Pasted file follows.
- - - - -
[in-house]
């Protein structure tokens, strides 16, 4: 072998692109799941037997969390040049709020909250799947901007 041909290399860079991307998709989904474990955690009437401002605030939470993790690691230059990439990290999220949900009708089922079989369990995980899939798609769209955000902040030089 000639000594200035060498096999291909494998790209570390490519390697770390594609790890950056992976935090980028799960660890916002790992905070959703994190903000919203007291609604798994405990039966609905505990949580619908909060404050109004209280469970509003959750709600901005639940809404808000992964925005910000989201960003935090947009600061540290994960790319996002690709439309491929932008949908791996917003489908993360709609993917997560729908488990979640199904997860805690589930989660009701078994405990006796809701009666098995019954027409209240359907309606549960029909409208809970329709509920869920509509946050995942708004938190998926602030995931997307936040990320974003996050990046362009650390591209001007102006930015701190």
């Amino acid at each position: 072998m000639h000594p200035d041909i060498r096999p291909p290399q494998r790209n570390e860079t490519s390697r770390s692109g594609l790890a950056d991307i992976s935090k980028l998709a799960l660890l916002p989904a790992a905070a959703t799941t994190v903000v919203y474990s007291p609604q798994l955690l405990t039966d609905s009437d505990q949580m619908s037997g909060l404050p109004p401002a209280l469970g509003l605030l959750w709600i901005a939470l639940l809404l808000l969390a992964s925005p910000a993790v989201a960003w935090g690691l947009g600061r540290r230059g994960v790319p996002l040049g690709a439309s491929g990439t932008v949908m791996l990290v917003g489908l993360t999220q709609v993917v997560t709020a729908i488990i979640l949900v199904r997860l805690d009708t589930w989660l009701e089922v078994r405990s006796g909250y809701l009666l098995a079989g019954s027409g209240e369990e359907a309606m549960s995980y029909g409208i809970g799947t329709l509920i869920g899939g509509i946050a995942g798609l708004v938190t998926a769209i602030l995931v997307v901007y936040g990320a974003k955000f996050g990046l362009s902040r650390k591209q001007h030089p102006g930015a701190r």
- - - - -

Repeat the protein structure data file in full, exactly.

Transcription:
[in-house]
């Protein structure tokens, strides 16, 4: 072998692109799941037997969390040049709020909250799947901007 041909290399860079991307998709989904474990955690009437401002605030939470993790690691230059990439990290999220949900009708089922079989369990995980899939798609769209955000902040030089 000639000594200035060498096999291909494998790209570390490519390697770390594609790890950056992976935090980028799960660890916002790992905070959703994190903000919203007291609604798994405990039966609905505990949580619908909060404050109004209280469970509003959750709600901005639940809404808000992964925005910000989201960003935090947009600061540290994960790319996002690709439309491929932008949908791996917003489908993360709609993917997560729908488990979640199904997860805690589930989660009701078994405990006796809701009666098995019954027409209240359907309606549960029909409208809970329709509920869920509509946050995942708004938190998926602030995931997307936040990320974003996050990046362009650390591209001007102006930015701190």
């Amino acid at each position: 072998m000639h000594p200035d041909i060498r096999p291909p290399q494998r790209n570390e860079t490519s390697r770390s692109g594609l790890a950056d991307i992976s935090k980028l998709a799960l660890l916002p989904a790992a905070a959703t799941t994190v903000v919203y474990s007291p609604q798994l955690l405990t039966d609905s009437d505990q949580m619908s037997g909060l404050p109004p401002a209280l469970g509003l605030l959750w709600i901005a939470l639940l809404l808000l969390a992964s925005p910000a993790v989201a960003w935090g690691l947009g600061r540290r230059g994960v790319p996002l040049g690709a439309s491929g990439t932008v949908m791996l990290v917003g489908l993360t999220q709609v993917v997560t709020a729908i488990i979640l949900v199904r997860l805690d009708t589930w989660l009701e089922v078994r405990s006796g909250y809701l009666l098995a079989g019954s027409g209240e369990e359907a309606m549960s995980y029909g409208i809970g799947t329709l509920i869920g899939g509509i946050a995942g798609l708004v938190t998926a769209i602030l995931v997307v901007y936040g990320a974003k955000f996050g990046l362009s902040r650390k591209q001007h030089p102006g930015a701190r």